Is every other piece on Salon titled “Why [x] Actually Matters”? Trump’s butler, his phony publicist phone calls, bathrooms in North Carolina—why so serious? I'm not a fan of Clarence Thomas but he was right when he said the world has gone mad with political correctness. And yes, it actually matters! But can’t there be some middle ground between violent misogynists who use the idiotic term “Social Justice Warrior” as a slur, blogs like “your fav is problematic” and the chimera of social awareness one-upmanship (sorry, one-upspersonship) that we’re enduring like a bad blizzard these days? How do you expect anyone to take you or your views seriously when you’re dissing people who diss Comic Sans because it’s actually the only font that people with dyslexia can see well? Oh, please! Isn’t there a place we can meet away from Bernie Bros lobbing death threats in Nevada and self-righteous and insecure people tearing down others to build themselves up?
Along those same lines, I came across this piece by Anna March on Salon. It’s called “Just like a woman: I’m a feminist and I love Bob Dylan—even though I know I shouldn’t.” What is this, East Berlin? “I know I shouldn’t”? Adhering to intersectional feminist orthodoxy is not going to make copies of Blonde on Blonde vanish, and your passive enjoyment of a double album that came out 50 years ago is not upholding the patriarchy in any way. “I’m not Bob’s only feminist fan, of course. Is this acceptance of sexism—even by feminist women like myself—part of what perpetuates it?” No. Even though Dylan’s still alive, the man that made Blonde on Blonde, strung out on speed and wincing impossibly cool on the cover, giving a stare that communicates exactly the sentiment “You must be fucking kidding me”—that Dylan is long dead. Like John Lennon, his work is frozen in amber and exists outside of the human beings that made them. Sure, “Just Like a Woman" is a nasty song—that was the point. The condescending sexism in “Just Like a Woman” is only a part of a more potent emotion Dylan is using in that song, anger. Honest emotions are often unsafe, and though music can bring us together, it’s often just as well the best alternative to weapons and physical violence.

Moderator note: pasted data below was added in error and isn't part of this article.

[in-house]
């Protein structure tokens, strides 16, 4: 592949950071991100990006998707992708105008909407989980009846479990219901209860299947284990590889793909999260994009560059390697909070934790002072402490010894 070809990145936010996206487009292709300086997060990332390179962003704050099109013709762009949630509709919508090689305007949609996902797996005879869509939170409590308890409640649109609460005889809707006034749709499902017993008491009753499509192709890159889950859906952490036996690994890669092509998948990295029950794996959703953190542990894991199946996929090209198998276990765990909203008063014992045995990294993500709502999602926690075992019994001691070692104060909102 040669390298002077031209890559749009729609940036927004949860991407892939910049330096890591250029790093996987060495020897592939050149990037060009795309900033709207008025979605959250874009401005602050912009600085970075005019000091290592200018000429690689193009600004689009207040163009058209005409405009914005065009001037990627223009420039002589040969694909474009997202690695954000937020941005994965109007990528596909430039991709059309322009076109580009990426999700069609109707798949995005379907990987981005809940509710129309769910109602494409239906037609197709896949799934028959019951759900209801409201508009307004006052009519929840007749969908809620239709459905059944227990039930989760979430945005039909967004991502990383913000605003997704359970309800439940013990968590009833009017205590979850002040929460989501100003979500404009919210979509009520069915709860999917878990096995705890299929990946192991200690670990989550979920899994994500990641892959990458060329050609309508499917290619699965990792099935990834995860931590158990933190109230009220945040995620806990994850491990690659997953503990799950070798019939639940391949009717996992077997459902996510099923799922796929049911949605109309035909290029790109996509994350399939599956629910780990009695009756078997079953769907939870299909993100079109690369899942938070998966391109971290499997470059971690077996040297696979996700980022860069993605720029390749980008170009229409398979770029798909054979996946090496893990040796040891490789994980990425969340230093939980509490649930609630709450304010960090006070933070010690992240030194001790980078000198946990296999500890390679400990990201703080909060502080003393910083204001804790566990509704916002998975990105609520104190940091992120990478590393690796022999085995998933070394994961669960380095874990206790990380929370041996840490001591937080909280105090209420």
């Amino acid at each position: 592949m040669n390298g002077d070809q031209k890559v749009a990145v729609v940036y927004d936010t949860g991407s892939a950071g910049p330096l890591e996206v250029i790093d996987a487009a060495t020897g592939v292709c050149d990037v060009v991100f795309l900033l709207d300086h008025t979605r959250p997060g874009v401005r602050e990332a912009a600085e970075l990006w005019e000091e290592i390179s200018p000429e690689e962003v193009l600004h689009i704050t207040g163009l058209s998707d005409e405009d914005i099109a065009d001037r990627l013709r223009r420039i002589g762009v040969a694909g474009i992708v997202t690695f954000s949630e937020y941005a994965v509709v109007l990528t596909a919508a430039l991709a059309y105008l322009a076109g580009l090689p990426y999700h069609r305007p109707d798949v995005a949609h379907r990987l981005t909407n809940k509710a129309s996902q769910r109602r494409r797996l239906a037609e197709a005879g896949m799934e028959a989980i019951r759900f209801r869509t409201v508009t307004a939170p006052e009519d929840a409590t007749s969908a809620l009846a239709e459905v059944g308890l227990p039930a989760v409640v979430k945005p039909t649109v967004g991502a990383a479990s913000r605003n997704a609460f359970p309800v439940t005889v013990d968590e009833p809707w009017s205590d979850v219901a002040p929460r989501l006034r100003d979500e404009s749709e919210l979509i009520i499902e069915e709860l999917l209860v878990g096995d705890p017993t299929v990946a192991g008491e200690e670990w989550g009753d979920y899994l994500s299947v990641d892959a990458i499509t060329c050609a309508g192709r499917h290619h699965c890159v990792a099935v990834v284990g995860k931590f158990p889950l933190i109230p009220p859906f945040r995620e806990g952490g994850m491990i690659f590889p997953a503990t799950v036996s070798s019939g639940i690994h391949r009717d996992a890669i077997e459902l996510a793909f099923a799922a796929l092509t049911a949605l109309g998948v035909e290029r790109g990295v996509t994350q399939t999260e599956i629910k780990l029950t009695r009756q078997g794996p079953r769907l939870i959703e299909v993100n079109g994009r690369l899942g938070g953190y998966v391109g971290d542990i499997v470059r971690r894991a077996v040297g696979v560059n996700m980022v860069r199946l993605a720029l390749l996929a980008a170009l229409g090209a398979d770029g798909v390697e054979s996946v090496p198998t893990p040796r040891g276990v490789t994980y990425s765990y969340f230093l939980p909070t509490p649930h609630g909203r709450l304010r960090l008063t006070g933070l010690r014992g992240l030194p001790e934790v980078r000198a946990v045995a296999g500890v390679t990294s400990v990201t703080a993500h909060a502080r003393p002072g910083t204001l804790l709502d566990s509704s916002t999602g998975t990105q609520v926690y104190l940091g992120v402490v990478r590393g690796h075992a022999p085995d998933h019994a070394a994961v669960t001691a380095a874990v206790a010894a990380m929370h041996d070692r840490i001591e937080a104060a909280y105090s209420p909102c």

March’s piece is more nuanced than the ridiculous title implies, and her possibly problematic enjoyment of Bob Dylan is clearly something she’s thought about for years—not 20 minutes before deadline. She write about her favorite song on Blonde on Blonde, “Visions of Johanna,” and how the lyrics reflect the artist’s cultural residue: “‘Inside the museums, infinity goes up on trial,’ a looming lyric from the middle of the song, speaks of the art we memorialize and value, as well as the way art is harshly judged, and how that’s how our culture decides what lives on ad infinitum. Everything about art in our culture might be in that line. For me, it evokes the feeling of trying to balance taking my own work seriously, pitted against the knowledge that all this big, great, important art already exists, so why bother? In the face of that, what does my work mean, if anything? Maybe nothing, but if art is what remains, I’d better make some. Infinity is going up on trial. If I want to compete, I better be good. The lyric is an invocation to greatness.”
So what’s the fuss? Well, “Dylan is not an imperfect feminist—he’s not a feminist. His work is overtly sexist, and often, and yet he gives me, and so many others, the world. Calls us to create. So I keep listening, imperfect feminist that I am. I’m celebrating Blonde on Blonde today. I want it not to be sexist, and I want Dylan to be at least an imperfect feminist, like me, and he’s not. But he’s the one who taught me that in this world that is, I hope, hurtling away from the divisive marker of gender, in the future, ‘these visions of Johanna’—art, man—will be ‘now all that remain.’” Well said. It doesn’t matter that Dylan threw a toaster at his wife, or that Lennon hurled his cats around his apartment by their tails. They made great songs that have outgrown their creators. In the culture right now, we can’t simply allow great people to be great—we have to tear them down and somehow make them more like us. It should be enough to allow artists, especially those dead or past their prime, to exist as avatars of whatever message they gave us.
—Follow Nicky Smith on Twitter: @MUGGER1992